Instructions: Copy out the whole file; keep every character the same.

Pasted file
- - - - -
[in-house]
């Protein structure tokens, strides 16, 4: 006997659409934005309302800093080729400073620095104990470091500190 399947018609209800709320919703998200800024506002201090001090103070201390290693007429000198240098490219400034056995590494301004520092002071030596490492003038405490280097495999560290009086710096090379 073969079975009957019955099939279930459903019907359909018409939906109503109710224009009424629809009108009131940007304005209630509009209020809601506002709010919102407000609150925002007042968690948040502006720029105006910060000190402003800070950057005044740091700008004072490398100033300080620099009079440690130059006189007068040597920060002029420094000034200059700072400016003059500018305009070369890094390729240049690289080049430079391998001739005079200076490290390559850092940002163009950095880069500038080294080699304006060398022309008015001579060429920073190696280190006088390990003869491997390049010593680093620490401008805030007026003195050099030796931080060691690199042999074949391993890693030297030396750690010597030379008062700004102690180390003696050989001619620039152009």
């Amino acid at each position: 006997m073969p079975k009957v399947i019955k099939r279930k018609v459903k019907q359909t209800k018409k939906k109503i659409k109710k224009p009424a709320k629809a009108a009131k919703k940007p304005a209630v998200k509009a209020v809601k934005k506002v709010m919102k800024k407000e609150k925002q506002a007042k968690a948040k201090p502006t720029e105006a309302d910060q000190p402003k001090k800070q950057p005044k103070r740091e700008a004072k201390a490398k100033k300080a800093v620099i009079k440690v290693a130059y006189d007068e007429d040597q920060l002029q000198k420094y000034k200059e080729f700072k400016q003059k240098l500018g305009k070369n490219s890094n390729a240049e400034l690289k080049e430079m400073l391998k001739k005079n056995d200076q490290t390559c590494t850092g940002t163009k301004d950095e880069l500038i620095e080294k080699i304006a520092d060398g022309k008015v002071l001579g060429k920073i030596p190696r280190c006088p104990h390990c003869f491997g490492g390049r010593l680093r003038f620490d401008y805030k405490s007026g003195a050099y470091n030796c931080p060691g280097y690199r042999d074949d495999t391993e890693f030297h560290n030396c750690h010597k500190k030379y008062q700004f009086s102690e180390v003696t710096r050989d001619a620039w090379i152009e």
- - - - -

[in-house]
């Protein structure tokens, strides 16, 4: 006997659409934005309302800093080729400073620095104990470091500190 399947018609209800709320919703998200800024506002201090001090103070201390290693007429000198240098490219400034056995590494301004520092002071030596490492003038405490280097495999560290009086710096090379 073969079975009957019955099939279930459903019907359909018409939906109503109710224009009424629809009108009131940007304005209630509009209020809601506002709010919102407000609150925002007042968690948040502006720029105006910060000190402003800070950057005044740091700008004072490398100033300080620099009079440690130059006189007068040597920060002029420094000034200059700072400016003059500018305009070369890094390729240049690289080049430079391998001739005079200076490290390559850092940002163009950095880069500038080294080699304006060398022309008015001579060429920073190696280190006088390990003869491997390049010593680093620490401008805030007026003195050099030796931080060691690199042999074949391993890693030297030396750690010597030379008062700004102690180390003696050989001619620039152009």
């Amino acid at each position: 006997m073969p079975k009957v399947i019955k099939r279930k018609v459903k019907q359909t209800k018409k939906k109503i659409k109710k224009p009424a709320k629809a009108a009131k919703k940007p304005a209630v998200k509009a209020v809601k934005k506002v709010m919102k800024k407000e609150k925002q506002a007042k968690a948040k201090p502006t720029e105006a309302d910060q000190p402003k001090k800070q950057p005044k103070r740091e700008a004072k201390a490398k100033k300080a800093v620099i009079k440690v290693a130059y006189d007068e007429d040597q920060l002029q000198k420094y000034k200059e080729f700072k400016q003059k240098l500018g305009k070369n490219s890094n390729a240049e400034l690289k080049e430079m400073l391998k001739k005079n056995d200076q490290t390559c590494t850092g940002t163009k301004d950095e880069l500038i620095e080294k080699i304006a520092d060398g022309k008015v002071l001579g060429k920073i030596p190696r280190c006088p104990h390990c003869f491997g490492g390049r010593l680093r003038f620490d401008y805030k405490s007026g003195a050099y470091n030796c931080p060691g280097y690199r042999d074949d495999t391993e890693f030297h560290n030396c750690h010597k500190k030379y008062q700004f009086s102690e180390v003696t710096r050989d001619a620039w090379i152009e």